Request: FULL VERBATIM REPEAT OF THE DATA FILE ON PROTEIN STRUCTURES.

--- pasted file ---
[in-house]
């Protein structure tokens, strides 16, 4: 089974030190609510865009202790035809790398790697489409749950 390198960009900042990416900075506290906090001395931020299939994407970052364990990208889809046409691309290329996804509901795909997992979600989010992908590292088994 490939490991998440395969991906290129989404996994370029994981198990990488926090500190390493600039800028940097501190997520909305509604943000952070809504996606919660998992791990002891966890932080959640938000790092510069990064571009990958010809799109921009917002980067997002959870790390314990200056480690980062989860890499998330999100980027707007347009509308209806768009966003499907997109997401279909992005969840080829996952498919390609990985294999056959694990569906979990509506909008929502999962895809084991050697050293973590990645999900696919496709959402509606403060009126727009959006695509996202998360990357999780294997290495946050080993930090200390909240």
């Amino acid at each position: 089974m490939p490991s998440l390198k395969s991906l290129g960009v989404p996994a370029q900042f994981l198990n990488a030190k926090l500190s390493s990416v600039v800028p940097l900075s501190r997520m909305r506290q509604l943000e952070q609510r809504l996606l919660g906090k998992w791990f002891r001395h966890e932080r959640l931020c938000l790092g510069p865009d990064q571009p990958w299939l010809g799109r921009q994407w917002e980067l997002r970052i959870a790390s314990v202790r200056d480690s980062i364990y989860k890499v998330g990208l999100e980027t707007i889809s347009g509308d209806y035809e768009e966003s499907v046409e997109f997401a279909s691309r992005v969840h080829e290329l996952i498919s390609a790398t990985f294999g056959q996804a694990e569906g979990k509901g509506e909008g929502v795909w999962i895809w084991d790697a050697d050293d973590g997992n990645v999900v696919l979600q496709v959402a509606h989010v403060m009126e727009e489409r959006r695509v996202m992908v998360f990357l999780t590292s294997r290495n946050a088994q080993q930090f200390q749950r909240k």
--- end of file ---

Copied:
[in-house]
């Protein structure tokens, strides 16, 4: 089974030190609510865009202790035809790398790697489409749950 390198960009900042990416900075506290906090001395931020299939994407970052364990990208889809046409691309290329996804509901795909997992979600989010992908590292088994 490939490991998440395969991906290129989404996994370029994981198990990488926090500190390493600039800028940097501190997520909305509604943000952070809504996606919660998992791990002891966890932080959640938000790092510069990064571009990958010809799109921009917002980067997002959870790390314990200056480690980062989860890499998330999100980027707007347009509308209806768009966003499907997109997401279909992005969840080829996952498919390609990985294999056959694990569906979990509506909008929502999962895809084991050697050293973590990645999900696919496709959402509606403060009126727009959006695509996202998360990357999780294997290495946050080993930090200390909240």
């Amino acid at each position: 089974m490939p490991s998440l390198k395969s991906l290129g960009v989404p996994a370029q900042f994981l198990n990488a030190k926090l500190s390493s990416v600039v800028p940097l900075s501190r997520m909305r506290q509604l943000e952070q609510r809504l996606l919660g906090k998992w791990f002891r001395h966890e932080r959640l931020c938000l790092g510069p865009d990064q571009p990958w299939l010809g799109r921009q994407w917002e980067l997002r970052i959870a790390s314990v202790r200056d480690s980062i364990y989860k890499v998330g990208l999100e980027t707007i889809s347009g509308d209806y035809e768009e966003s499907v046409e997109f997401a279909s691309r992005v969840h080829e290329l996952i498919s390609a790398t990985f294999g056959q996804a694990e569906g979990k509901g509506e909008g929502v795909w999962i895809w084991d790697a050697d050293d973590g997992n990645v999900v696919l979600q496709v959402a509606h989010v403060m009126e727009e489409r959006r695509v996202m992908v998360f990357l999780t590292s294997r290495n946050a088994q080993q930090f200390q749950r909240k």